About Rancho La Brea
Our research group uses fossils preserved in asphaltic sediments to investigate big questions related to climate change, evolution, and paleoecology.
Because Rancho La Brea represents the largest collection of late Pleistocene asphaltic fossils in the world, we use this opportunity to train students, build collections through excavation, prepare and conserve fossils in our public viewing Fossil Lab and curate this massive collection onsite. Our staff also use these collections to study scientific questions with visiting academics. Much of the current research could not be possible without the unique geological circumstances that occur in the La Basin and the efforts of the paleontologists who came before us.
Dr. Balisi is investigating how the dual disturbances of megafaunal extinction and climate transition shaped the mesocarnivore community over the past 40,000 years and by extension, our Los Angeles community today.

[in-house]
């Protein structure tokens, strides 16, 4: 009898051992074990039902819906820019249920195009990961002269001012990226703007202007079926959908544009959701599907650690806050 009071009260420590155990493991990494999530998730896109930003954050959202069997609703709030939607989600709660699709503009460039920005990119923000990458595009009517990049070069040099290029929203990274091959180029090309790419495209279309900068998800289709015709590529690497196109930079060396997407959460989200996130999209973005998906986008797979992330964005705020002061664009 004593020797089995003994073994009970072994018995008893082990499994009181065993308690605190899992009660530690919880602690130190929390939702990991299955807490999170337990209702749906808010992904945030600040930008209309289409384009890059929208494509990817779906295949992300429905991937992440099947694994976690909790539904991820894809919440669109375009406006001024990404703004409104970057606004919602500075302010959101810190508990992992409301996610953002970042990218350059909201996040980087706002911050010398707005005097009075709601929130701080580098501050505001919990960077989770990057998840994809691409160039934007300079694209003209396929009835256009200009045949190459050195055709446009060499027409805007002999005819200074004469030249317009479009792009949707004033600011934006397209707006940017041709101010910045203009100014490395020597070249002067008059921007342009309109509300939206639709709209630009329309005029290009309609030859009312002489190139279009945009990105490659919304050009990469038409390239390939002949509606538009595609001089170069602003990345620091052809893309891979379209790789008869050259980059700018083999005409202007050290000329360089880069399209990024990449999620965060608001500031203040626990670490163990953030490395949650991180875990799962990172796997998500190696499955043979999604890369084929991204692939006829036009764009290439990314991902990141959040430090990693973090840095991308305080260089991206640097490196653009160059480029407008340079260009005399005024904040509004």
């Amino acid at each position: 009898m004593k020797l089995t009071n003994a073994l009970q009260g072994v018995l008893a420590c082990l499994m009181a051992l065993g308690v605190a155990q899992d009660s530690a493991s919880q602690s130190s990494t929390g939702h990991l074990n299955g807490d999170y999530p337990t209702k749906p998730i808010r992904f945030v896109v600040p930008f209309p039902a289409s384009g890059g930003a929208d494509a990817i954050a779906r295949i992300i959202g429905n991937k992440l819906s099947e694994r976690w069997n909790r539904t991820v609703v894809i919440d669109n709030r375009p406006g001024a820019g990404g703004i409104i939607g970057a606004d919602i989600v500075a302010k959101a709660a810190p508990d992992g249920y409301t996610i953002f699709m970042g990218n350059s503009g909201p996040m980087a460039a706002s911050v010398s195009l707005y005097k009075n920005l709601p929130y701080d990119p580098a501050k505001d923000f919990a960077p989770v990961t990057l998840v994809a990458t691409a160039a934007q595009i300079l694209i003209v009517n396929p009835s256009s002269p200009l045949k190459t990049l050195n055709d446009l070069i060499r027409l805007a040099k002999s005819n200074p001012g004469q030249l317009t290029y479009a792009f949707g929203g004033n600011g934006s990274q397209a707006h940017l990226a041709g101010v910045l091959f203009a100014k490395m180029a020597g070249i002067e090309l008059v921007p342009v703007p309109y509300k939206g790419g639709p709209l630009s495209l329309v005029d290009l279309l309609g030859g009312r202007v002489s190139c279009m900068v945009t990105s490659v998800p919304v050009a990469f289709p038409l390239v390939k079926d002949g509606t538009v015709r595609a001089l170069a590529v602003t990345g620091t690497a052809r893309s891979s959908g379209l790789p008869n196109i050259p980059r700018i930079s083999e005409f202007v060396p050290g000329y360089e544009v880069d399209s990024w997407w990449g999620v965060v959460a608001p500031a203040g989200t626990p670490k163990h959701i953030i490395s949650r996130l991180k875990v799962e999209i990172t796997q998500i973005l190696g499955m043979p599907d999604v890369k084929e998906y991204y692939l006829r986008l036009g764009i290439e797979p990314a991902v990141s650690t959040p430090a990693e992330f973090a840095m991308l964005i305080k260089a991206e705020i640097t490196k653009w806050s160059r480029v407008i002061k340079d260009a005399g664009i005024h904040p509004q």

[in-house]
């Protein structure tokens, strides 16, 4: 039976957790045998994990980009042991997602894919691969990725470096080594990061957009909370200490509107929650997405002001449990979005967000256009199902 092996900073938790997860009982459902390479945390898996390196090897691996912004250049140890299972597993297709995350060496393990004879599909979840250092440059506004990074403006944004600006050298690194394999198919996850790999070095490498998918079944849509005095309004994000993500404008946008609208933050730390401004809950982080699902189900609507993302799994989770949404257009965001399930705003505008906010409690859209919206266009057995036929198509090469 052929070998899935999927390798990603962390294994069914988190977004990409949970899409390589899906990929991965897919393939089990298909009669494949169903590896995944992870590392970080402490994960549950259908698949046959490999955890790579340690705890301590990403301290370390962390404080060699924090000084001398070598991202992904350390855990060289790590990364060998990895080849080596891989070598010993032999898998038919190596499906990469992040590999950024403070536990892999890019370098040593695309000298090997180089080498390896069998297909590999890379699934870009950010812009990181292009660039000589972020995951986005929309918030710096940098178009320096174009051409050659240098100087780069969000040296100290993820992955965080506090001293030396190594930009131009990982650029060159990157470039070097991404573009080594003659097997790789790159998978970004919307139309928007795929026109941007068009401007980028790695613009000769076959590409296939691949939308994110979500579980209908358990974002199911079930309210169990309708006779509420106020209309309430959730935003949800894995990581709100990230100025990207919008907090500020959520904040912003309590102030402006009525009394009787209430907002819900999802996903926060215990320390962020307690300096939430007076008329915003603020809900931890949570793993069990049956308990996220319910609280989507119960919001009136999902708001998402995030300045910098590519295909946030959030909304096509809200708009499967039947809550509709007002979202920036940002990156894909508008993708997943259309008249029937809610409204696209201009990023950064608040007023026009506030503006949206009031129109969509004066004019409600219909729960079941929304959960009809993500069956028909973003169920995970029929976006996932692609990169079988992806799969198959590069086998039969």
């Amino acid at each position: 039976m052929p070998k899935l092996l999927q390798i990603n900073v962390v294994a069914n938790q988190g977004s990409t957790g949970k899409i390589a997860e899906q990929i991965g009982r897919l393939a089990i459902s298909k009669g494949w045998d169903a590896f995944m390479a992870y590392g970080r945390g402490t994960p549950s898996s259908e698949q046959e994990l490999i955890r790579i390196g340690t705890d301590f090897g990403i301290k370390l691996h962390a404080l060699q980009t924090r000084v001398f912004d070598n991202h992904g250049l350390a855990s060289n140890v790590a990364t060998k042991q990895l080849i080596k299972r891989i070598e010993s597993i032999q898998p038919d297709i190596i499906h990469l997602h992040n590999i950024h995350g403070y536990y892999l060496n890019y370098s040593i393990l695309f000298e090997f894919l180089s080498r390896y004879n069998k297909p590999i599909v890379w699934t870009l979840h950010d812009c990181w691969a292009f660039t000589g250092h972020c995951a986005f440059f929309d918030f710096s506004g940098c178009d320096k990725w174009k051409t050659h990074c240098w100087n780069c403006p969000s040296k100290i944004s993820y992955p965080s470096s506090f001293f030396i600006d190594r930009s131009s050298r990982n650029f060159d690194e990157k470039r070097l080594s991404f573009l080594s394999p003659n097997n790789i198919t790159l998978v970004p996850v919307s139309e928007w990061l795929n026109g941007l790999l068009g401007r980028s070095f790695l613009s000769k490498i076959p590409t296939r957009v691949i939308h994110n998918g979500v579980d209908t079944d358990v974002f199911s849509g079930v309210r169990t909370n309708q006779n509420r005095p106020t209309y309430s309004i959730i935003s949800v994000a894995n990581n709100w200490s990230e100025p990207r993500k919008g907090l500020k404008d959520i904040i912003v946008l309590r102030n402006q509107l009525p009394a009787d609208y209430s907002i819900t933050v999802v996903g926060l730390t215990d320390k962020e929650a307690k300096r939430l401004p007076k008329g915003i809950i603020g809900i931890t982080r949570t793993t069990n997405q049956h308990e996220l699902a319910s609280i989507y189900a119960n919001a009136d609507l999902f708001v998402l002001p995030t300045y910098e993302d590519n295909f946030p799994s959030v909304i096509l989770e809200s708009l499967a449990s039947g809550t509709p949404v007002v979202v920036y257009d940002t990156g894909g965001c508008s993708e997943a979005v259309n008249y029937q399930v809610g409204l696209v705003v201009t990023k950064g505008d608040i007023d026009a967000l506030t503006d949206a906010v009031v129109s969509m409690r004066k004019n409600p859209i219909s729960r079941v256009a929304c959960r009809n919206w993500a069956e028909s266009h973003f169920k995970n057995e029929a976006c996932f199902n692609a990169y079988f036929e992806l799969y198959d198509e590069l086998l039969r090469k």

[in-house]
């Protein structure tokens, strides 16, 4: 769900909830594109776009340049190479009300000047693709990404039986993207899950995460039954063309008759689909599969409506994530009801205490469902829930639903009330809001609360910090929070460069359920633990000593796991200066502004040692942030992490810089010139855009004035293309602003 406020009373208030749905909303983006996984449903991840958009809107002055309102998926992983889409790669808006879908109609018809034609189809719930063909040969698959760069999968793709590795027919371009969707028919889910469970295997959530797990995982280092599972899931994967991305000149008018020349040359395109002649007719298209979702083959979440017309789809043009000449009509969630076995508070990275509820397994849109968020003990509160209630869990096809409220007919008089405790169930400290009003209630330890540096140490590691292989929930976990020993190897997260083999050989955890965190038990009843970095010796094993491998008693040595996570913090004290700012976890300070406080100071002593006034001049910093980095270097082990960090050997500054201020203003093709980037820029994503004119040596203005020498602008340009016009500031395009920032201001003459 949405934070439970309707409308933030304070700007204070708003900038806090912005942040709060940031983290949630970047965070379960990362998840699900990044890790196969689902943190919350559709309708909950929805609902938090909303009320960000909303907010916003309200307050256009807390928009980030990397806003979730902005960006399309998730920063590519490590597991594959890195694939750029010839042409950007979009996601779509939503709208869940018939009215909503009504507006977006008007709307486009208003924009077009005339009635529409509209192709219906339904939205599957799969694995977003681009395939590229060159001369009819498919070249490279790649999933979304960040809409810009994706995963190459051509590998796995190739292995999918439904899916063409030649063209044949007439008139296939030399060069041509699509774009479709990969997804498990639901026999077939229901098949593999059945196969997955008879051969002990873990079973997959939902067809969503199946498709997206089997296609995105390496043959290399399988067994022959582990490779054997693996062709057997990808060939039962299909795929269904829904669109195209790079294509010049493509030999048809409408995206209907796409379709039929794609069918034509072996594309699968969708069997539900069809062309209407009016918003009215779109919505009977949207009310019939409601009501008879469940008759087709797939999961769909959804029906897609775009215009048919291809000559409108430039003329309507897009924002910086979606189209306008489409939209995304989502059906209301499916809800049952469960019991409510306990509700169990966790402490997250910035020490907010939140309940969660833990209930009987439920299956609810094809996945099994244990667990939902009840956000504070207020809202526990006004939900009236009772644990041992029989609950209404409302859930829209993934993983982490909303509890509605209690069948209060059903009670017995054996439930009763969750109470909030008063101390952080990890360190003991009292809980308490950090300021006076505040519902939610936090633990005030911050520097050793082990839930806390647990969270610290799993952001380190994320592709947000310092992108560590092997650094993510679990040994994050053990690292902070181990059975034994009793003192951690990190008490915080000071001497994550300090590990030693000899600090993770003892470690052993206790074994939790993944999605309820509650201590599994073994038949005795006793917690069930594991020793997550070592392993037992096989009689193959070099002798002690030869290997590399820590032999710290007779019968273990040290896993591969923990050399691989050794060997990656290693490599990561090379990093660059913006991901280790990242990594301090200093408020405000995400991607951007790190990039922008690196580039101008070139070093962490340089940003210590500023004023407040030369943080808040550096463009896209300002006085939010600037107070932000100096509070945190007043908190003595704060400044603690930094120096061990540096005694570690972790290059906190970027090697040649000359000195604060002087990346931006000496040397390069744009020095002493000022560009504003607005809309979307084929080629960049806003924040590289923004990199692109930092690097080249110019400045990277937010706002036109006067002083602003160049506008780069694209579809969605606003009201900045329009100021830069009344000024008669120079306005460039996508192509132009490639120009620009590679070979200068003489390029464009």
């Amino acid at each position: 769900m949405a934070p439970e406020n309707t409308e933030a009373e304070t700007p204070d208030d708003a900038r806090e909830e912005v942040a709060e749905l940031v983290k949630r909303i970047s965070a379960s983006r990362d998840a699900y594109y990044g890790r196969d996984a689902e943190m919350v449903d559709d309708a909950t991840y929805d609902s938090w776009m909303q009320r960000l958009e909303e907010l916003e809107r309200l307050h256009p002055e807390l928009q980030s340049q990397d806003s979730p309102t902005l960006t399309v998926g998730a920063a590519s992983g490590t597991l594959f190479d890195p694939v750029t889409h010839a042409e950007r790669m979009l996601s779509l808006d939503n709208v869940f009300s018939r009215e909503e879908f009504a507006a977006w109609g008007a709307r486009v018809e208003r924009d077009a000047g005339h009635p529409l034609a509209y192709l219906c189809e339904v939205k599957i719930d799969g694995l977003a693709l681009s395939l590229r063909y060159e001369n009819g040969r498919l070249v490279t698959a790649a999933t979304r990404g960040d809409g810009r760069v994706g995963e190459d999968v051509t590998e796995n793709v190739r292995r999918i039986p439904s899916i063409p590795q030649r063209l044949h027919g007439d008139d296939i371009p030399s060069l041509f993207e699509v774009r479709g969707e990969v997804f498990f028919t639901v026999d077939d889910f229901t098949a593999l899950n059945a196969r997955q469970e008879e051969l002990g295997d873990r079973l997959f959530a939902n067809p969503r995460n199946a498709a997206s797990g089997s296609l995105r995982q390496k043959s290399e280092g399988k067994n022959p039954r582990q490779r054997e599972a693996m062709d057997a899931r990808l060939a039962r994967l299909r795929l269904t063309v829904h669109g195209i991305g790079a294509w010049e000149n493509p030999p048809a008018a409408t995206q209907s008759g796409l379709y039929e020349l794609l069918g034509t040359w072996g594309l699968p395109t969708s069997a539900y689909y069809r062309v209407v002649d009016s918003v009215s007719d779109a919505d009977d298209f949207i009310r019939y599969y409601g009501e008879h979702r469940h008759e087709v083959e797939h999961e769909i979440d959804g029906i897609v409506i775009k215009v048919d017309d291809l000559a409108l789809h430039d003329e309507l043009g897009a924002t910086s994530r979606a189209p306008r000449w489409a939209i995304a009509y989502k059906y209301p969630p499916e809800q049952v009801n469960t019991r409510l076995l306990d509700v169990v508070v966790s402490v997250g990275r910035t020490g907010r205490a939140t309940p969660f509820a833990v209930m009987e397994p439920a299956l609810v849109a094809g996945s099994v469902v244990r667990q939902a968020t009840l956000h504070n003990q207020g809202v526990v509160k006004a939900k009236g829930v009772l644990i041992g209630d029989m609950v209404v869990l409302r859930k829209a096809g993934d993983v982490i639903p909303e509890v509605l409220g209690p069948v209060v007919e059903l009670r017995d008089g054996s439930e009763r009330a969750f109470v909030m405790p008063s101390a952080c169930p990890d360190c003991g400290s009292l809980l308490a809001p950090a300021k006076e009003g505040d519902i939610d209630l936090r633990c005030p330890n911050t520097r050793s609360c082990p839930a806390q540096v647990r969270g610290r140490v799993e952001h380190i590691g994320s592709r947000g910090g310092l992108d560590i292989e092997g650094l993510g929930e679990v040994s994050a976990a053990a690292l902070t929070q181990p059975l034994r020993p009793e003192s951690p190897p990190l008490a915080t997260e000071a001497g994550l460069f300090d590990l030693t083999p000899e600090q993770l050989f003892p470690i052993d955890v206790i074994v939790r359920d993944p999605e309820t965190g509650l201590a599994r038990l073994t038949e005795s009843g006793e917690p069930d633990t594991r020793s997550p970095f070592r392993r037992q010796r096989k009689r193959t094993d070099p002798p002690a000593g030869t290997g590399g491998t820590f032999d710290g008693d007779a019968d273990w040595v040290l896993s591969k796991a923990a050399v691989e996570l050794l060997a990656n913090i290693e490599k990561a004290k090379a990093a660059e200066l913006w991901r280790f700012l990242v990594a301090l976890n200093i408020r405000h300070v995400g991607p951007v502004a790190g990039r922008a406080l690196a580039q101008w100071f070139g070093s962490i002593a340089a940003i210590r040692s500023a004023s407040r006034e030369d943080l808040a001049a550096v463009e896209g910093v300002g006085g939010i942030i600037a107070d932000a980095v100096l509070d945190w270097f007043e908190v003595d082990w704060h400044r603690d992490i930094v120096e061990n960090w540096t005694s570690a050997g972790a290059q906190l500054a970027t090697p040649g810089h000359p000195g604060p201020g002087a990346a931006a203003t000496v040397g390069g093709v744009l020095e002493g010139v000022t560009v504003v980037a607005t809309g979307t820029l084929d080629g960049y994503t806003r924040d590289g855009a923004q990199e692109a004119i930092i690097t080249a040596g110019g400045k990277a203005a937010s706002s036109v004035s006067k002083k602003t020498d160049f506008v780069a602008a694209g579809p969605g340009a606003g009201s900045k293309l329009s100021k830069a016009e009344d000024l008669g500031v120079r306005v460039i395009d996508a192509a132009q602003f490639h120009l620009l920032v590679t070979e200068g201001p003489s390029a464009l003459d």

Dr. Campbell began his tenure at the Natural History Museum in 1977 as one of two curators to fill staff positions for the newly opened George C. Page Museum, a satellite facility of the Natural History Museum.
As a Preparator at Project 23, Mr. Campbell is responsible for excavating fossils, training volunteers and students and sharing his expertise with the public.
As a Preparator in the lab, Ms. Clarke is responsible for preparing fossils, supervising volunteers and communicating her work with museum guests.
Dr. Regan Dunn is an Assistant Curator at La Brea Tar Pits and Museum. She is a paleobotanist whose research seeks to understand the interplay between climate, plants and animal evolution through time.
Dr. Ellwood's ecological research occurs at the intersection of climate change, conservation, and citizen science.
As Collections Manager Ms. Farrell has co-managed all of the fossils at Rancho La Brea for over a decade.
Dr. Harris is a Curator Emeritus at Rancho La Brea.
Ms. Howard works on digitization projects in the collections and in the field through photography, photogrammetry, and 3D surface scanning.
Dr. Lindsey's research integrates information from past and modern ecosystems to understand how Ice Age animals and environments functioned.